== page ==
Or maybe I couldn’t see myself because I was also unaware of the depth of Georges’s addiction. As soon as he told me the truth, I realized I had been in deep denial. I had allowed myself to miss every one of those clues. It forced me to ask: Why? It had to be because I was too afraid to face the fact that I wasn’t connected to myself, either—that I was never fully present in my life. I had used Georges as my conduit to life, to my success, to joy. He was my lens to the world—eyes that allowed me to see how wonderful my life had become.

If he was in this much trouble, what did that say about me?

We separated—it was what we needed at the time, to grow as individuals. For my part, my ambition, which had motivated me my entire life, now had to take a back seat. The new focus was on healing myself. I stepped into therapy in a way that I never had before. I went to a 12-step meeting every day, sometimes twice a day. In those rooms I heard my story told again and again, just as I had at that first meeting in Miami. It sounded different every time in someone else’s retelling, populated with the details of their own life, but the emotional truth was always the same. People spoke about feeling disconnected and alone, needing to numb the discomfort of being in their own skin, and then eventually having to face themselves in the cold light of sobriety. I never tired of hearing those stories—it was extraordinary to me that so many people could be speaking the same truth, one that rang so true to me.

Georges and I still talked every day. I understood that he was growing up, too. He had been kept in a kind of perpetual adolescence by me, and now he was free to live his own life in Miami, to build his own recovery without me, to paint and make his own money working as a bartender and date other people, which we both were doing, and figure out who he wanted to become.

Sometimes we talked about getting back together. But I felt, for the first time, that I wasn’t sure what I wanted anymore, and that was all right. For so long I had been motivated by one destiny—fame. But now that I had gotten it, what else was there? My whole life, I had always been special. In 12-step meetings, they called this a condition of terminal uniqueness—this sense of being so different from everyone that it felt like a death sentence. But what I wanted now wasn’t to be singular, unique, the guy who always stuck out, taller than everyone else, with a name that not another motherf-cker alive could carry.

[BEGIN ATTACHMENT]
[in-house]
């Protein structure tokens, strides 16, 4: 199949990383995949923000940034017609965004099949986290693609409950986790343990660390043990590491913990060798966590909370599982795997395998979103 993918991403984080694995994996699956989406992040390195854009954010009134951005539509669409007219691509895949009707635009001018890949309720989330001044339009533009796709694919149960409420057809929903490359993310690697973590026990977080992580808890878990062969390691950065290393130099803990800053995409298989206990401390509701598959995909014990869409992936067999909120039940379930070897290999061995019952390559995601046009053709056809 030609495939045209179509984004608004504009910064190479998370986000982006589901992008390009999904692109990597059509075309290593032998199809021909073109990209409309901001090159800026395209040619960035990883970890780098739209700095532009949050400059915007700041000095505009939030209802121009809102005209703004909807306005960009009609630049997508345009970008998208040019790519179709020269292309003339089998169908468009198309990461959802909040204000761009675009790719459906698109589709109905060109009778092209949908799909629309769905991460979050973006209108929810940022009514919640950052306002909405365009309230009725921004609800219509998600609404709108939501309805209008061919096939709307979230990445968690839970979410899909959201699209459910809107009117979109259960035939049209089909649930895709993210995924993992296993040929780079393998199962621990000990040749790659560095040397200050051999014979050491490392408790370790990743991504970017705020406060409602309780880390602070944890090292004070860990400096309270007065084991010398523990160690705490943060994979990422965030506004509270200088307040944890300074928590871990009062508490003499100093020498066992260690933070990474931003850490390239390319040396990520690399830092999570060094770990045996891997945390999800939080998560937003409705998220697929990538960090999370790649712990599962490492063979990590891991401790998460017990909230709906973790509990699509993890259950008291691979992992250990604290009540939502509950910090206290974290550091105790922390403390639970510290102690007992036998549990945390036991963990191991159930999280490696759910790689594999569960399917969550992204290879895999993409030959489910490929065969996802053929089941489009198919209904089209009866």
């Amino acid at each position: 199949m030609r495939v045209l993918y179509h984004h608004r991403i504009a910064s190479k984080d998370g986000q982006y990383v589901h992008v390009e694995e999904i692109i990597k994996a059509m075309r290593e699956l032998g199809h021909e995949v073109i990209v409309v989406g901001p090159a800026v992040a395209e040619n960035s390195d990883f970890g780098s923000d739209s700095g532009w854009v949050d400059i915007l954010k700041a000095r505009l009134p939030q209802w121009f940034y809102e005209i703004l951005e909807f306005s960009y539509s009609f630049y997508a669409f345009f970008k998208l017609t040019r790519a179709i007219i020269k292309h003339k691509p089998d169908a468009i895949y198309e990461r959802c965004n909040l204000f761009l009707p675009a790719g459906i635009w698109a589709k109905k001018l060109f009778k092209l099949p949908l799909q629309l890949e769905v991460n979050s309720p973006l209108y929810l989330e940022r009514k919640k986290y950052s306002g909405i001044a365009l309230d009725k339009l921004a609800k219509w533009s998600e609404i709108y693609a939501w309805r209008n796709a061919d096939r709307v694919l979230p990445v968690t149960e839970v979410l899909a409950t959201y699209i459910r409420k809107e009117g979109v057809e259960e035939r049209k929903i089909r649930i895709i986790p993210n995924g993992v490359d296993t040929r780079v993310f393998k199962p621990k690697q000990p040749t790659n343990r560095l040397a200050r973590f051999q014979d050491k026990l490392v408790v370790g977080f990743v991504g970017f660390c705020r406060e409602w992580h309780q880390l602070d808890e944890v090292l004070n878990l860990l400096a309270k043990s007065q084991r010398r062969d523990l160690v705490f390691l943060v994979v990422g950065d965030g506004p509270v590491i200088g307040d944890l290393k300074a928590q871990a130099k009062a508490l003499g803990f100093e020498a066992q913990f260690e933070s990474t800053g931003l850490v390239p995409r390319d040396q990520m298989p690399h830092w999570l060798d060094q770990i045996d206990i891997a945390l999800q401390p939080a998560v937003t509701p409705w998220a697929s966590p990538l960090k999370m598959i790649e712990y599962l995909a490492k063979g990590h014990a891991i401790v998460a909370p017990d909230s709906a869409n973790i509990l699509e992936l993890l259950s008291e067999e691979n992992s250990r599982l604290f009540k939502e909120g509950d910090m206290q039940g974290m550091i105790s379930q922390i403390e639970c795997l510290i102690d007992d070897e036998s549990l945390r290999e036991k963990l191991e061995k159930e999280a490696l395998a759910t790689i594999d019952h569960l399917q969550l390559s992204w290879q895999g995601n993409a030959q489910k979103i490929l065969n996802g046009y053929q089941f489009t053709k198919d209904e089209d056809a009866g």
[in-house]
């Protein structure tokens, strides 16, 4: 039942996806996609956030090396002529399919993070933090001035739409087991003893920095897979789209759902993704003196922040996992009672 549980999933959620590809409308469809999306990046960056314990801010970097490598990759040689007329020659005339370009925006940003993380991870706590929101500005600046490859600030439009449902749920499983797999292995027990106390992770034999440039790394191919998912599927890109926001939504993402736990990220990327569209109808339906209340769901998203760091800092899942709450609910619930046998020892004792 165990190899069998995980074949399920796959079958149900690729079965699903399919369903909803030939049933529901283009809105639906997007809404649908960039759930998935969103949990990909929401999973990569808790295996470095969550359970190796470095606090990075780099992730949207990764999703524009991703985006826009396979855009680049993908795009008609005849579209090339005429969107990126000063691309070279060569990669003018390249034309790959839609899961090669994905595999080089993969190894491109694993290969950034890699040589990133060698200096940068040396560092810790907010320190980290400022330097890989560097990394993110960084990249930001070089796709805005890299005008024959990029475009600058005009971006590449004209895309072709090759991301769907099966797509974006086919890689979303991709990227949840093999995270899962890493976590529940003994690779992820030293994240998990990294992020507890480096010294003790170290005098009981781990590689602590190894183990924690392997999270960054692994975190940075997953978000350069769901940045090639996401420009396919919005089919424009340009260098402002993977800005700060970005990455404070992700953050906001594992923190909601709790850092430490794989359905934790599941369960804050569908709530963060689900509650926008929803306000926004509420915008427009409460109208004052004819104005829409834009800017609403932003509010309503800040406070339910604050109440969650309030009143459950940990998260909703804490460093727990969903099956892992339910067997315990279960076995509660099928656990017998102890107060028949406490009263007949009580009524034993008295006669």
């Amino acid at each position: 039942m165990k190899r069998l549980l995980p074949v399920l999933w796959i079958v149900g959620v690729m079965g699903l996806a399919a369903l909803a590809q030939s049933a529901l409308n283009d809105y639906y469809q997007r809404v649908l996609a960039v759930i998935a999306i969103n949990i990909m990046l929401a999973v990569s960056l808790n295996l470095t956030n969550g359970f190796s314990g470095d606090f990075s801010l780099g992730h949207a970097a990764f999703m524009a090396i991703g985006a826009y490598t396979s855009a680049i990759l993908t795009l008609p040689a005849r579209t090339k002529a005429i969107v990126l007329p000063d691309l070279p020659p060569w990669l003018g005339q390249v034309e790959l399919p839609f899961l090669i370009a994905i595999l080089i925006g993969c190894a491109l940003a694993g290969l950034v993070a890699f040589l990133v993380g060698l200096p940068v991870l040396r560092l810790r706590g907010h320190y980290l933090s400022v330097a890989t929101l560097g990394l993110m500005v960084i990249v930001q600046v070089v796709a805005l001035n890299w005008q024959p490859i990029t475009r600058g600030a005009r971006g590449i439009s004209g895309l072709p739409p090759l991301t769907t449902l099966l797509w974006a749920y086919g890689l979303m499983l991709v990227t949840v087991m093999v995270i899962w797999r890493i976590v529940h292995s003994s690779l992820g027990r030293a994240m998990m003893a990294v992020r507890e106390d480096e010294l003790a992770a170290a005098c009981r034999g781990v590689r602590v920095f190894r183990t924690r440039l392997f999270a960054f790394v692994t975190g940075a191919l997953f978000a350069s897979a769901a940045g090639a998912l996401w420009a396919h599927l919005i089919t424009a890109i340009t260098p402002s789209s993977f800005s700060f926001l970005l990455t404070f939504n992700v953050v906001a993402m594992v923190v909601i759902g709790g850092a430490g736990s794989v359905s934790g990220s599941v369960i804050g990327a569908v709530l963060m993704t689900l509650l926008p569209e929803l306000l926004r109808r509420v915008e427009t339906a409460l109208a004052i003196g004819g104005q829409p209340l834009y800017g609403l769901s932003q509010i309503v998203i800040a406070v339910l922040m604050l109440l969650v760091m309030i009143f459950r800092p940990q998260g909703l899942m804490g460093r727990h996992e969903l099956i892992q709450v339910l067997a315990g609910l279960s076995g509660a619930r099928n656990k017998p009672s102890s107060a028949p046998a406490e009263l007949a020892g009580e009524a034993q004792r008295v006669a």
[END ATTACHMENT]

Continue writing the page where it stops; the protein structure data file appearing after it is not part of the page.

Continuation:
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Because the more I spent time with friends and in meetings and out in the world, the more I was learning that I wasn’t so different after all. I had always known that, on some level—that there was only one of us here, that everything was connected. The ego, that sense of separateness, of self-importance, of self-seriousness, serves only to alienate and divide. But I, too, had fallen into that trap.

The work now, for me, was just to be a part of the whole.

“I might be done with show business,” I said to Georges once. “No, you’re not,” he said.

“I really think I am,” I said. “Everything I set out to prove, I’ve proven. What else is there for me to do?”

What I had learned in my time away was that I couldn’t be motivated by fear of not being enough. I had to be motivated by joy. By colors, music, laughter, dancing, and creativity—all the things that made life worth living.

Excerpted from The House of Hidden Meanings by RuPaul. Copyright (c) 2024 by RuPaul Charles. Used with permission by Dey Street Books, an imprint of HarperCollins Publishers. All rights reserved.